Skip to main content
ARS Home » Southeast Area » Poplarville, Mississippi » Southern Horticultural Research » Research » Publications at this Location » Publication #344234

Research Project: Production and Disease and Pest Management of Horticultural Crops

Location: Southern Horticultural Research

Title: Insights on pollen diversity of honeybee Apis mellifera L. colonies located in various agricultural landscapes

Author
item ALBURAKI, MOHAMED - University Of Tennessee
item GREGORC, ALES - Mississippi State University
item Adamczyk, John
item STEWART, SCOTT - University Of Tennessee

Submitted to: Southwestern Naturalist
Publication Type: Peer Reviewed Journal
Publication Acceptance Date: 7/25/2018
Publication Date: 3/20/2018
Citation: Alburaki, M., Gregorc, A., Adamczyk Jr, J.J., Stewart, S.D. 2018. Insights on pollen diversity of honeybee Apis mellifera L. colonies located in various agricultural landscapes. Southwestern Naturalist. 63/49-58. https://doi.org/10.1894/0038-4909.63.49.
DOI: https://doi.org/10.1894/0038-4909.63.49

Interpretive Summary: In an effort to identify landscapes that provide honeybee with the most sustainable pollen sources, we conducted a study in 2015 on pollen collected from honeybee hives located in various agricultural landscapes. Available pollen source, honeybee preferences and potential exposure to pesticides also were investigated. Sixteen honeybee colonies were located in four different landscapes; high (HighAG) and moderate agricultural (ModAG) areas, low agricultural (LowAG) area with high urban activity and a non-agricultural (NonAG) location. Pollen samples of those four landscapes were identified, and comprehensive pesticide residue analyses were carried out on representative set of samples. Our results indicate that LowAG area with urban activity had significantly higher pollen diversity than other locations with the least fluctuations across the season. The lowest pollen diversity was recorded in both the HighAG and NonAG areas (23 pollen types), suggesting that both settings lack many plant species attractive to bees. Non-crop pollen largely exceeded in number and amount the crop pollen collected, indicating that bees rely for their pollen-diet on a large spectrum of non-crop flowers. Besides that, none of the pesticides residue identified in the pollen samples were acutely harmful to the bees. Most importantly, further analyses showed no similar pattern in the sort of pollen collected by colonies of the same location, which indicates complexity and unpredictability in honeybee behavior regarding pollen preference and collection in the field.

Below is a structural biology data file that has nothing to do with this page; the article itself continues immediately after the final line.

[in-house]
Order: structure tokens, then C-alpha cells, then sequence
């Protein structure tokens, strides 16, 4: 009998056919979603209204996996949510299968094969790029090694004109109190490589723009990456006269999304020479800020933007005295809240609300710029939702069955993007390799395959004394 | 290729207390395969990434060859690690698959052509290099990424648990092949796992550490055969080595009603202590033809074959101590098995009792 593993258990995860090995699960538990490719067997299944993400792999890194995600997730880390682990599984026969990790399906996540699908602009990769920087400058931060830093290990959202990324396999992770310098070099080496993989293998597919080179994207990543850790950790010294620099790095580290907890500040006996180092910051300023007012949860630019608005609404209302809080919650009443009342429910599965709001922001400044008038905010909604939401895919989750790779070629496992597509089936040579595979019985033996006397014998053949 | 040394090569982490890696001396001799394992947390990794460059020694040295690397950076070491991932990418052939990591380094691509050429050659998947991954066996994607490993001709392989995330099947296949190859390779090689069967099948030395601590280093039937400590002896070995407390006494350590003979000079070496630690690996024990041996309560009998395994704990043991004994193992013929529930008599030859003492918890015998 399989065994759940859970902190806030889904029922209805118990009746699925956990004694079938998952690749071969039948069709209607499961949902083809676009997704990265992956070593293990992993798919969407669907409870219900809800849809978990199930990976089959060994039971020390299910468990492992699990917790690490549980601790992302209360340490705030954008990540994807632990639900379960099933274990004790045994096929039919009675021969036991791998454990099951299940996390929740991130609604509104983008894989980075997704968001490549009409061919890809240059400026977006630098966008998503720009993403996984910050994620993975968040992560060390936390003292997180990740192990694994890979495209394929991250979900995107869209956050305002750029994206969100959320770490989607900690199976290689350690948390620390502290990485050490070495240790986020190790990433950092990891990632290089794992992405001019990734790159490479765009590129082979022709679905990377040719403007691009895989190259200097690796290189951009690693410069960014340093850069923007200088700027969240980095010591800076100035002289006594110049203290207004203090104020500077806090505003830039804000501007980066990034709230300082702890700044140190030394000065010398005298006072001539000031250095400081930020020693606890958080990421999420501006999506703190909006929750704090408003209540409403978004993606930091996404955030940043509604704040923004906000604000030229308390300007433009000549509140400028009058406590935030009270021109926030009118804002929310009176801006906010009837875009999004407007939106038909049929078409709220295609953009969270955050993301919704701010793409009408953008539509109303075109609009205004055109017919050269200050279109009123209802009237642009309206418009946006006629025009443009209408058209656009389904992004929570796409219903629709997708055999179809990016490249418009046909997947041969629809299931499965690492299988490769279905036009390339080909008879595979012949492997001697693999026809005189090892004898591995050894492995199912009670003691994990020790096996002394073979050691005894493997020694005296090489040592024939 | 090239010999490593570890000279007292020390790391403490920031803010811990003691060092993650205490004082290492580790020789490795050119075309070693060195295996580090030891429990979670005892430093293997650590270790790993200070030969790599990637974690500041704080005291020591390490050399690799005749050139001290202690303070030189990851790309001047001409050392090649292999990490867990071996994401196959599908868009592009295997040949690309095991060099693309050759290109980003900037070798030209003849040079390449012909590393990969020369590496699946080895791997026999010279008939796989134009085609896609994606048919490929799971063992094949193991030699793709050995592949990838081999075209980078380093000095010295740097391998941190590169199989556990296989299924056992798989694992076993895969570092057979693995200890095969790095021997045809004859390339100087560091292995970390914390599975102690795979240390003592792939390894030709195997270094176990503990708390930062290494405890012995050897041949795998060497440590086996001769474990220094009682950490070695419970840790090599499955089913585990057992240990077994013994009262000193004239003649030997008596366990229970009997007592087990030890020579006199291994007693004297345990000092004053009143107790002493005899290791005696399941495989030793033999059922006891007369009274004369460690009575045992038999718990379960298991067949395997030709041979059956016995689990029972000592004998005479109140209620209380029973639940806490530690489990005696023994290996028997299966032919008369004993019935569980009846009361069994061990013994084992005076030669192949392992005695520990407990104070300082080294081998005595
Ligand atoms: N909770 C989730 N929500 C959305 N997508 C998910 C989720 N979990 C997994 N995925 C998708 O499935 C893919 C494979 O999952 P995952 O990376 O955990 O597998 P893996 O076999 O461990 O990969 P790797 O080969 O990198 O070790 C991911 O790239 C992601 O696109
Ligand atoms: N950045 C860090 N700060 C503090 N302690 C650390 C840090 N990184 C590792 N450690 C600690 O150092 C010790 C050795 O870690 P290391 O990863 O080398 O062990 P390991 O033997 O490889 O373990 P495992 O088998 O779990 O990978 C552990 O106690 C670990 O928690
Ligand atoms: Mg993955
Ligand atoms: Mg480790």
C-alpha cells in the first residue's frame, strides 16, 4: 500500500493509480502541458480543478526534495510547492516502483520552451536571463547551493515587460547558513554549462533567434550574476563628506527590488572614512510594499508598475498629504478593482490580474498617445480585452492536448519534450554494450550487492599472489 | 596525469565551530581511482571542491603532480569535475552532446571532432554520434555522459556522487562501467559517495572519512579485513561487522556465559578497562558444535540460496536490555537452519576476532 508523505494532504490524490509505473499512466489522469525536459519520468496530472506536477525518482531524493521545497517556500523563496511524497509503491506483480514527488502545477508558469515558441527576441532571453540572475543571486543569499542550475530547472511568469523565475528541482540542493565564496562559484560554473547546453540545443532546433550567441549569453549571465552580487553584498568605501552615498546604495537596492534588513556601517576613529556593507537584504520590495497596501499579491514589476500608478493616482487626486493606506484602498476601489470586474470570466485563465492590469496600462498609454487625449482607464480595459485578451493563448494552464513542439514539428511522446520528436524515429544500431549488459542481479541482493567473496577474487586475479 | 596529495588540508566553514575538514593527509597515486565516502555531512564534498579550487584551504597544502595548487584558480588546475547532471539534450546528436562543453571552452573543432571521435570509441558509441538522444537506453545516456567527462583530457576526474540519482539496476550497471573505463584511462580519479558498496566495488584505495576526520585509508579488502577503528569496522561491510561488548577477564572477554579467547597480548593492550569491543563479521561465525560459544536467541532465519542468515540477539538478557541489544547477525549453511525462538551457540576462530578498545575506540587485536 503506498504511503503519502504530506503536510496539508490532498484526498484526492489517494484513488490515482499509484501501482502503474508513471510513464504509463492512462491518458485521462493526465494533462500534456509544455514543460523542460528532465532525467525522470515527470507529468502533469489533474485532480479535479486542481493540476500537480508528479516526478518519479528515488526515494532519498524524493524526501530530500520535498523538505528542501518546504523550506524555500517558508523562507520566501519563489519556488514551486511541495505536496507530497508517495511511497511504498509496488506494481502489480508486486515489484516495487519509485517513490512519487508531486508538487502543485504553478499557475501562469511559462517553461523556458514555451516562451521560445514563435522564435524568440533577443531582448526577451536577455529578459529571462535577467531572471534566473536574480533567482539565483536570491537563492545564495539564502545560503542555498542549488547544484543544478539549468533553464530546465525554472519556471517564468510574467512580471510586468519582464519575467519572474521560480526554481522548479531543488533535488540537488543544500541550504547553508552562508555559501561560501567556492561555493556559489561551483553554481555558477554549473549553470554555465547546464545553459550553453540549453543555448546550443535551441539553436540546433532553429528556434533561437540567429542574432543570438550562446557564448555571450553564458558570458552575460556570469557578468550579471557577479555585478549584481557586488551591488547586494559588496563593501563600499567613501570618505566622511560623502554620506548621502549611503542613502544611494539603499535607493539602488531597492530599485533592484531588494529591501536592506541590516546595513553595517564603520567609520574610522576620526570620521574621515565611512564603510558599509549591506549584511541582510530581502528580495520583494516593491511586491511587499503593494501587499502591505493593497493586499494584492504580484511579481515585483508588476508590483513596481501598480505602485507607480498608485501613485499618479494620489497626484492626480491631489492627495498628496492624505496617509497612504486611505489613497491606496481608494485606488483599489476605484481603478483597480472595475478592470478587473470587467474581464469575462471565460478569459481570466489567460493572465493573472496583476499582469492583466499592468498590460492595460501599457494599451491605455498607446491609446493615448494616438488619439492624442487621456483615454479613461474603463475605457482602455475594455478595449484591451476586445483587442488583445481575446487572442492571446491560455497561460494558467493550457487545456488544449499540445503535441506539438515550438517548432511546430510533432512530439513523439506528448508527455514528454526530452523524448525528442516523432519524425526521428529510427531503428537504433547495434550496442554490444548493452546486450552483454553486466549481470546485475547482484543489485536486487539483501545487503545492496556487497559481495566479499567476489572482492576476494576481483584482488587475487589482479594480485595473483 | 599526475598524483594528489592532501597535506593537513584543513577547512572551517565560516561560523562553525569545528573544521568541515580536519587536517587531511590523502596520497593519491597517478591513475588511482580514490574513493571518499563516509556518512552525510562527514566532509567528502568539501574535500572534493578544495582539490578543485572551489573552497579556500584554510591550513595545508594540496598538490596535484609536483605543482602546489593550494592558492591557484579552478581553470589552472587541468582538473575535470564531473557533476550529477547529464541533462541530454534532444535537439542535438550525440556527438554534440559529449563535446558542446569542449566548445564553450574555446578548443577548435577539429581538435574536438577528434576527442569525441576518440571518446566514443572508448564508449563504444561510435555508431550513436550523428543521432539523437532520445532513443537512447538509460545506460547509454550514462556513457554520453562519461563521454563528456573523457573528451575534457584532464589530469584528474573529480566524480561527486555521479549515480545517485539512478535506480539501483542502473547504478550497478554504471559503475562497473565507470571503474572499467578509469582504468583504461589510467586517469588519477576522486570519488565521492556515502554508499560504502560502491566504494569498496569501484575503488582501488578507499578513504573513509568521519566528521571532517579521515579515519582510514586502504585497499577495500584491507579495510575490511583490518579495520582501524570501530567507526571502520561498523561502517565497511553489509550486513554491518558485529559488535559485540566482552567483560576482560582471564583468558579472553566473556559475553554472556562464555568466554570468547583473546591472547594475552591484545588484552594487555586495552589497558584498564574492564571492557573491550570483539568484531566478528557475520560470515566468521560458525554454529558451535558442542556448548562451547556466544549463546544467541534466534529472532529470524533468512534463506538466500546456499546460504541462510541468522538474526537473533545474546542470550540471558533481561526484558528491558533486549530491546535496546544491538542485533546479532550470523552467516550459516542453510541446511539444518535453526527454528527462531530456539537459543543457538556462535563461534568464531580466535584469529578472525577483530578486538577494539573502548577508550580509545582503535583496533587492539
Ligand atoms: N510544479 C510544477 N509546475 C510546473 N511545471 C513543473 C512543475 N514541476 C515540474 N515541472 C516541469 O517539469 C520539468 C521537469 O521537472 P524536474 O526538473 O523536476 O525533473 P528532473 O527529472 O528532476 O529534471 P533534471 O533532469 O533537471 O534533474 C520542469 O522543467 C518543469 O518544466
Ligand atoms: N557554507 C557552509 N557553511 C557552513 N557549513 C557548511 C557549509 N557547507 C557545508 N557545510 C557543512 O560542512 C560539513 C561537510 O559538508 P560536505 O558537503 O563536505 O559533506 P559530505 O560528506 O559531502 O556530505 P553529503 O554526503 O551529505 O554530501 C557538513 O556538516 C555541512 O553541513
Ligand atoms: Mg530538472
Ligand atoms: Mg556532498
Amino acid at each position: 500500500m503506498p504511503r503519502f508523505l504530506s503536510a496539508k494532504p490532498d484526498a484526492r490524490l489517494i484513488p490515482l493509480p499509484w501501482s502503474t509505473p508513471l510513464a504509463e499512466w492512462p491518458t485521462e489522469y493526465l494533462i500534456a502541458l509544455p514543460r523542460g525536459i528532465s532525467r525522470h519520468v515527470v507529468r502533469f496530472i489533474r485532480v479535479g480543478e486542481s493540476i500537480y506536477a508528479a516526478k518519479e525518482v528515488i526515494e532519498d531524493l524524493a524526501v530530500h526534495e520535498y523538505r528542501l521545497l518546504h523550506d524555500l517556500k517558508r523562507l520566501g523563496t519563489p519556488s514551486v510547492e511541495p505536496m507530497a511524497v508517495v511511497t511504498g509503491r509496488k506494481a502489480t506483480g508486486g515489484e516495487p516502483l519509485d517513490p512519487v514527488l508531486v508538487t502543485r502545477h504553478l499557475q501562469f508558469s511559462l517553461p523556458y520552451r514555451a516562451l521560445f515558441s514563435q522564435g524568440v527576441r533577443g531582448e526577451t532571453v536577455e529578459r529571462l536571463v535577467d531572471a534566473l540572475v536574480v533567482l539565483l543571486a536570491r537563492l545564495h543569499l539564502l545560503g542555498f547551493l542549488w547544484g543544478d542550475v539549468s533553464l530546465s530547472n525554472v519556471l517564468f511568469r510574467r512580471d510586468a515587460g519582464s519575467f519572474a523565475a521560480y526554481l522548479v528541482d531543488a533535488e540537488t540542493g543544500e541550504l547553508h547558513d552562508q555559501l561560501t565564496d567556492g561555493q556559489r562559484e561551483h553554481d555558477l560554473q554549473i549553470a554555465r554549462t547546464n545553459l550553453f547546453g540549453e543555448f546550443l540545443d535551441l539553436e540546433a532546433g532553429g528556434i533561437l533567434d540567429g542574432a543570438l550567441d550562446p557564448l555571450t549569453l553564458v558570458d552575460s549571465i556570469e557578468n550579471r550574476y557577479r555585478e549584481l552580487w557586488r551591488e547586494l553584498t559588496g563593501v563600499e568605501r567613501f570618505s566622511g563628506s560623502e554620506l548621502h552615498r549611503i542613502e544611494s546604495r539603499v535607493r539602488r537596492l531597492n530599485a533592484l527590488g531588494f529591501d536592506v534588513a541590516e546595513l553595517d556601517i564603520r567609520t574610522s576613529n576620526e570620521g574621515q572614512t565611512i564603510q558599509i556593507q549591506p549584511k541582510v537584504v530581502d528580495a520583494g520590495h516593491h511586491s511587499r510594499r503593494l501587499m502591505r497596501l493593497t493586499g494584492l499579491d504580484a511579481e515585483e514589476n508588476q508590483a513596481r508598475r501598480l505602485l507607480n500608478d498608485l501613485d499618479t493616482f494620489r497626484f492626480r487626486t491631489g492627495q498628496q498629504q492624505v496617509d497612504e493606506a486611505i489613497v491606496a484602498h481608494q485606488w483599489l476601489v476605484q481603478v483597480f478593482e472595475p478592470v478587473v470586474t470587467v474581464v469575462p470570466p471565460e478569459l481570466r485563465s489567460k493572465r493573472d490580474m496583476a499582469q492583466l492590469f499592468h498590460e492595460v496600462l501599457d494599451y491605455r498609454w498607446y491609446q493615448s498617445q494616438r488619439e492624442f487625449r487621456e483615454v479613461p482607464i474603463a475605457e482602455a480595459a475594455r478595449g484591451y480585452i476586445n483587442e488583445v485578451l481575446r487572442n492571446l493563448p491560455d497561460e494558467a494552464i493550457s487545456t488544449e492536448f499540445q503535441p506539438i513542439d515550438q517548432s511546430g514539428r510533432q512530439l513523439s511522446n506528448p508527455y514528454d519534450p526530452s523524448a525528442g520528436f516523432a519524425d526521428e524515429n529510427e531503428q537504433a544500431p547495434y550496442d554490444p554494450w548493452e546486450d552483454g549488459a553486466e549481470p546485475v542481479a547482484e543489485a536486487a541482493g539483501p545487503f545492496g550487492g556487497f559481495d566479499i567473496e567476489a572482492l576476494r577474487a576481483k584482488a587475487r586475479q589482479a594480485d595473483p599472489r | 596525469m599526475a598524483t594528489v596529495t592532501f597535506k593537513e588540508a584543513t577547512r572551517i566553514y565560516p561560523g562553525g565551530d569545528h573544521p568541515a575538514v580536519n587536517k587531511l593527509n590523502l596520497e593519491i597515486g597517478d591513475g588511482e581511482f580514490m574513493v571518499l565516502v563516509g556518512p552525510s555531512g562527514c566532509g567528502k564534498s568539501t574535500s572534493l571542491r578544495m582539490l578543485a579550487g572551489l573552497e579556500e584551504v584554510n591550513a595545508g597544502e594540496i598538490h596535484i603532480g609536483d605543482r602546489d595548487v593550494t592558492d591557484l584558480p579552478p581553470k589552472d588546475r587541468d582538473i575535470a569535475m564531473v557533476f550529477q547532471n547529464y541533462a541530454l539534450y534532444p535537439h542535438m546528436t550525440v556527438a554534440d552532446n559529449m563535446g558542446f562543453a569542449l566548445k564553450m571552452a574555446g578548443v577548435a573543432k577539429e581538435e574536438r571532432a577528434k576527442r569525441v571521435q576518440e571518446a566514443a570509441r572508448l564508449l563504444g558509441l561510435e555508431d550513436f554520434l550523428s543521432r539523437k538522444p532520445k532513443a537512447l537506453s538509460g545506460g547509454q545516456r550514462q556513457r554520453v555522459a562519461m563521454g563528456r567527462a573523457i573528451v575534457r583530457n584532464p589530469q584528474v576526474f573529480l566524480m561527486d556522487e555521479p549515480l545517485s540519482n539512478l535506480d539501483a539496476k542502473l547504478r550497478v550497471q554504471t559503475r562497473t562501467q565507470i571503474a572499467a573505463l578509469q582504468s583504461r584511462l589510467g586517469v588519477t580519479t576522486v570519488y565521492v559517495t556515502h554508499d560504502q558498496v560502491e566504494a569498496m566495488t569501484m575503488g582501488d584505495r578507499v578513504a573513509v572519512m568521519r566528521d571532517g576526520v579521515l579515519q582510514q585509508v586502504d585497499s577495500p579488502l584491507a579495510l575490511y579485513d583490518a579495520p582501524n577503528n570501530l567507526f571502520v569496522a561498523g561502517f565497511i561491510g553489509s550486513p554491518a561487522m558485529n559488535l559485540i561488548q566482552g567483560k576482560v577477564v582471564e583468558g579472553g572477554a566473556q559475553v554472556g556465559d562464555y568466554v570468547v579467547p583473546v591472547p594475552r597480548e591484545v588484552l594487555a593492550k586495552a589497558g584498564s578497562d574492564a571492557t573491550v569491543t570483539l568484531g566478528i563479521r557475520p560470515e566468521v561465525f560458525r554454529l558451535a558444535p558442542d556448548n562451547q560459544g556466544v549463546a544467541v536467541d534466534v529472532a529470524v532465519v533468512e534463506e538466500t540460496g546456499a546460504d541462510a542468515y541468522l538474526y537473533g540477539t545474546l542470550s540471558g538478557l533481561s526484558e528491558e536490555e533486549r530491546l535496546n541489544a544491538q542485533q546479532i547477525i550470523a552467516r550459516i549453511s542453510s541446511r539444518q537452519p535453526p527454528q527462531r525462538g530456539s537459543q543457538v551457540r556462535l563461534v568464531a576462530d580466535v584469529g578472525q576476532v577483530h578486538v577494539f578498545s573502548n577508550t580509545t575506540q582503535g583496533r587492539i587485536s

Technical Abstract: In an effort to identify landscapes that provide honeybee Apis mellifera L. colonies with the most sustainable pollen sources, we conducted an extensive palynological analysis on trapped-pollen collected from honeybee hives located in various agricultural landscapes. Available pollen source, honeybee preferences and potential exposure to pesticides through crop pollen were investigated. A total of 128 trapped-pollen samples were collected throughout the 2015 season from sixteen honeybee colonies distributed in four different landscapes; high (HighAG) and moderate agricultural (ModAG) areas, low agricultural (LowAG) area with high urban activity and a non-agricultural (NonAG) location. Pollen samples of those four landscapes were identified, and comprehensive pesticide residue analyses were carried out on representative set of samples. Our results indicate that LowAG area with urban activity had significantly higher pollen diversity (31 pollen types) than other locations with the least fluctuations across the season. The lowest pollen diversity was recorded in both the HighAG and NonAG areas (23 pollen types), suggesting that both settings lack many plant species attractive to bees. Non-crop pollen largely exceeded in number and amount the crop pollen collected, indicating that bees rely for their pollen-diet on a large spectrum of non-crop flowers. Besides that, none of the pesticides residue identified in the pollen samples approached the honeybee LD50 concentrations. Most importantly, the PCA analyses showed no similar pattern in the sort of pollen collected by colonies of the same location, which indicates complexity and unpredictability in honeybee behavior regarding pollen preference and collection in the field.